The USA is the leading broiler meat producer with a share of 12 % in the global production volume, followed by China with 9 % and Brazil with 8 %. With a contribution of 28.4 % to the global broiler meat export volume, the USA ranked second behind Brazil which shared 32.8 %.
In addition to a paper, which analysed the ongoing competition between these two countries in the global market (here), this paper will deal with the dynamics and patterns of the U.S. broiler industry.
Remarkable growth of production
Between 1990 and 2018, broiler meat production in the USA increased from 8.3 mill. t to 17.9 mill. t or by 113.8 %. It is estimated that the remarkable dynamics will continue in 2019 and reach a new maximum with 19.3 mill. t (Table 1).The remarkable growth of the production reflects the development of the per capita consumption. Table 2 shows that it increased from 26.7 kg in 1990 to 40.0 kg in 2018 or by 49.8 %. The National Chicken Council estimates that it will grow by another 1.8 kg in 2019, which would result in a relative increase of 56.6 % since 1990. A closer look at the data reveals that it has not been a continuous growth. Between 2006 and 2014, the per capita consumption fluctuated between 37.6 kg and 39.0 kg. A minimum was reached in 2009 with only 35.9 kg. It was not before 2015 that the value surpassed that of 2006. A comparison with the dynamics in broiler meat production does not reflect the ups and downs. The increase of the export volume was able to compensate the decrease in the domestic demand. The data in Table 2 also documents the extraordinary role which broiler meat plays in total poultry meat consumption.
The fast increase of broiler meat production resulted in a continuous growth of the broiler-type parent stock. Between March 2015 and March 2019, the inventory increased by 5 mill. birds. The share in the total number of layers was, however, 1.5 % lower in 2015. The decreasing share is a result of the transformation of the housing systems in laying hen husbandry. The share of cage-free systems in laying hen husbandry grew from about 6 % in 2015 to 18.4 % in March 2019. Almost 62 mill. hens were kept in cage-free systems.
Favourable feed conversion, no religious barriers and low price – the main steering factors behind the remarkable growth
The remarkable growth of broiler meat production can be explained by several steering factors. In contrast to pork and beef production, only between 1.5 and 1.7 kg of feed is needed to produce one kg of broiler meat. The feed conversion rate for pork is about 1:2.8 and for beef 1:4, resulting in considerable higher production costs. A second important factor is that broiler meat consumption is permitted in all religions, which is not the case for pork and beef. This is not only an advantage for the domestic market, but also for exports. A third steering factor is the comparatively low price for broiler meat (Table 4). This also explains the extraordinary success of broiler meat in fast food chains. Compared to beef and pork, the retail price for broiler meat increased much slower.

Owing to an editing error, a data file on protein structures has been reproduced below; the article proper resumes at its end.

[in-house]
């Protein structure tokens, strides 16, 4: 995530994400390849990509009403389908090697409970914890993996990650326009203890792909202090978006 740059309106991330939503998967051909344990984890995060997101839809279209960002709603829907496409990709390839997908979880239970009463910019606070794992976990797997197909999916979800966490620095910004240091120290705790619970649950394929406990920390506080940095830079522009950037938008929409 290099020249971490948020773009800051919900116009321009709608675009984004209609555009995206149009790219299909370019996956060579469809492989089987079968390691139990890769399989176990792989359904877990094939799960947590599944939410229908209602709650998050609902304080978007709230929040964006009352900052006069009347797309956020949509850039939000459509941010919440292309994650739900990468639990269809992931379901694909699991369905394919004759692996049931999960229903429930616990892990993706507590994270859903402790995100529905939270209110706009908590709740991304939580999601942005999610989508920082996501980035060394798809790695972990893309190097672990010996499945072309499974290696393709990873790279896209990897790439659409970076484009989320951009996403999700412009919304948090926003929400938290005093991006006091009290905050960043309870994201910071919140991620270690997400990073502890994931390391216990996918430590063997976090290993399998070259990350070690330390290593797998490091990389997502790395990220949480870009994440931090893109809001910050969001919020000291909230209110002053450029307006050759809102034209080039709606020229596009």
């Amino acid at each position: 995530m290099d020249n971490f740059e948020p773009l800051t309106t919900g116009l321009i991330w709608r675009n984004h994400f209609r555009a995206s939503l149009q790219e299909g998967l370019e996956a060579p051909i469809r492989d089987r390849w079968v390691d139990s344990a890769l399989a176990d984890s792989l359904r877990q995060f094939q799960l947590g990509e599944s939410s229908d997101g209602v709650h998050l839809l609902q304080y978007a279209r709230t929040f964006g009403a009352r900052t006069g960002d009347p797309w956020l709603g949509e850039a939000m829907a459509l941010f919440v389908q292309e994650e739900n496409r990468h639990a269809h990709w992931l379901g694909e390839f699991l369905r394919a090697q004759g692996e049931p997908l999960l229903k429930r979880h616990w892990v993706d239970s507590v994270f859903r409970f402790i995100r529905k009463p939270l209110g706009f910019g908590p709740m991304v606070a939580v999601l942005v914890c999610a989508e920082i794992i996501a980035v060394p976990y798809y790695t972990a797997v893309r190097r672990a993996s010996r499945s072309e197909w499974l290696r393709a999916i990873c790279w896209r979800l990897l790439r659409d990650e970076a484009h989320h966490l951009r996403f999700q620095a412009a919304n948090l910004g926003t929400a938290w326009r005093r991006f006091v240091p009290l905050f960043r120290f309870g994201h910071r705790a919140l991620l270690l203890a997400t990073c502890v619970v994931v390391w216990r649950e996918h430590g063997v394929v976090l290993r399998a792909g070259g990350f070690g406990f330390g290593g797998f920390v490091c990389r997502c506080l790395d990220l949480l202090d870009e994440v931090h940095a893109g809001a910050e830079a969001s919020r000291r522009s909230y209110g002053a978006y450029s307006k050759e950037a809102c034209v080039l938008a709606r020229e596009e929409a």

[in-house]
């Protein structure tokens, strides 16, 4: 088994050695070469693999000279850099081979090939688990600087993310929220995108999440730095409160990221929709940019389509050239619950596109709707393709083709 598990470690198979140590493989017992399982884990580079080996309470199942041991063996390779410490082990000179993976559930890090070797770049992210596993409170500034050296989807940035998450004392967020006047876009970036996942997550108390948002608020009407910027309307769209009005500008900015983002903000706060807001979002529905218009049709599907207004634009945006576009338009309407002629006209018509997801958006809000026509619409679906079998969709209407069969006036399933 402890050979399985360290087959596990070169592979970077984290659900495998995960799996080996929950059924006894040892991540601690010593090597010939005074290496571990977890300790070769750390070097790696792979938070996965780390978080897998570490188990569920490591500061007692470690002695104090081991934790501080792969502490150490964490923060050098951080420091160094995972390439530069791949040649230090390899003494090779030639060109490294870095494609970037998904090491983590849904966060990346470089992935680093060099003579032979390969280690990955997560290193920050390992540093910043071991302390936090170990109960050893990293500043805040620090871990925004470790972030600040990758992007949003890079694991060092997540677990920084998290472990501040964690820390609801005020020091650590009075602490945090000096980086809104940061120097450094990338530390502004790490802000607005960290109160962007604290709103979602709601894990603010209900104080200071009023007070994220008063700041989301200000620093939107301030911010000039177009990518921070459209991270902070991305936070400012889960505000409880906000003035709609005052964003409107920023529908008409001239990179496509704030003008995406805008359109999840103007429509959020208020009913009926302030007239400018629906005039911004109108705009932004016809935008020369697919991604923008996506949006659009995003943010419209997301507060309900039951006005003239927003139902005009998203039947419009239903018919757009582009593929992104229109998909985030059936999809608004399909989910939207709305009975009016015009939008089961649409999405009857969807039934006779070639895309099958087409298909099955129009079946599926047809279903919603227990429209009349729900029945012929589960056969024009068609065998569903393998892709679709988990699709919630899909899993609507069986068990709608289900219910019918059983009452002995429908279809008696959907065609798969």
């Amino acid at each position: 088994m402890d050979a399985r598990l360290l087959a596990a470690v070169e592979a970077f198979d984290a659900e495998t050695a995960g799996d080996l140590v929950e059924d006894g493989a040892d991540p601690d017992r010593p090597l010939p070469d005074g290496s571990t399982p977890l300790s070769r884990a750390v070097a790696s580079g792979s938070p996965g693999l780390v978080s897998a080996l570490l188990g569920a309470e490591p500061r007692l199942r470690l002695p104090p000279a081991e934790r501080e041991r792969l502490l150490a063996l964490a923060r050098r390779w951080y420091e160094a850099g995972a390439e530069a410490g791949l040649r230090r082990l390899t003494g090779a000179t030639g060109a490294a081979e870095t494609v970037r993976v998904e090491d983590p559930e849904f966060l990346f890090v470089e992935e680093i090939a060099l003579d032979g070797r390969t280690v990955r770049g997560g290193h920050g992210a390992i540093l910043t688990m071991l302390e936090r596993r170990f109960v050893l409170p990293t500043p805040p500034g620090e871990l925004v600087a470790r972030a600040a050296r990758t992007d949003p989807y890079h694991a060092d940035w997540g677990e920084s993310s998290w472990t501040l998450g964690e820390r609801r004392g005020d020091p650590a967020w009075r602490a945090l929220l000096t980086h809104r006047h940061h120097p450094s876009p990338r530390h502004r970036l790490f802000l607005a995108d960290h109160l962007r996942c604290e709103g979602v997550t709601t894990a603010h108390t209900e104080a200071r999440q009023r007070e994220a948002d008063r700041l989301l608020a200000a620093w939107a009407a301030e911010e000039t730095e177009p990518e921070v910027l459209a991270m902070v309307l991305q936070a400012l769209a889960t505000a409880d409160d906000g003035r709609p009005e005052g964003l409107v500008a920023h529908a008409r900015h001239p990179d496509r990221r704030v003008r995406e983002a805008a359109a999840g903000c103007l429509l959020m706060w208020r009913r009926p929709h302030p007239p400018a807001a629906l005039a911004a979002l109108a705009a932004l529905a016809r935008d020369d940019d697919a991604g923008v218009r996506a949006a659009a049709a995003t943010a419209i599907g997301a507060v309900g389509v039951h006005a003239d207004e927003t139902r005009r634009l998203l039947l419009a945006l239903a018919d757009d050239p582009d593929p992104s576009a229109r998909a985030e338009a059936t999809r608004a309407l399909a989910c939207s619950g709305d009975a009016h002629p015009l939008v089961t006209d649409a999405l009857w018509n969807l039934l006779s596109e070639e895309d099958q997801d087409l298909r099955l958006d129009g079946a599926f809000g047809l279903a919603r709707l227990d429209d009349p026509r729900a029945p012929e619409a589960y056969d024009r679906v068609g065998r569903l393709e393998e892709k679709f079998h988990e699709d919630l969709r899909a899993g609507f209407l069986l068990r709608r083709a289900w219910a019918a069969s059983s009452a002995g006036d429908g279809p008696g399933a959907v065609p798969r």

Southeastern and Mid-Atlantic States dominate broiler production
More than 9 billion broilers were produced in the United States in 2017. Production was heavily concentrated in the Southeastern and Mid-Atlantic States of the USA as can be seen from the data in Table 5. The four leading states shared 50.5 % in the total production volume, the leading 10 states 79.2 %. The concentration of broiler production in the Southeast has a long tradition. It is closely related to the demise of cotton production because of the high losses, which were caused by the cotton boll weevil. The former cotton belt dissolved. A cheap labour force, available land, favourable transportation rates for the shipping of feed from the Midwest to the Southeast by rail and the formation of vertically-integrated production chains were the main steering factors. Many of the leading broiler companies have their headquarters in the Southeast and the Mid-Atlantic States, for example Tyson, Pilgrim and Perdue. The table also documents the considerable differences in the average weight of the broilers at the end of the growing period. This depends on the policy of the contractor and the final product which they market. If they cut up the carcasses, heavy broilers are preferred, if they export to countries on the Arabian Peninsula, smaller whole birds are the main export product.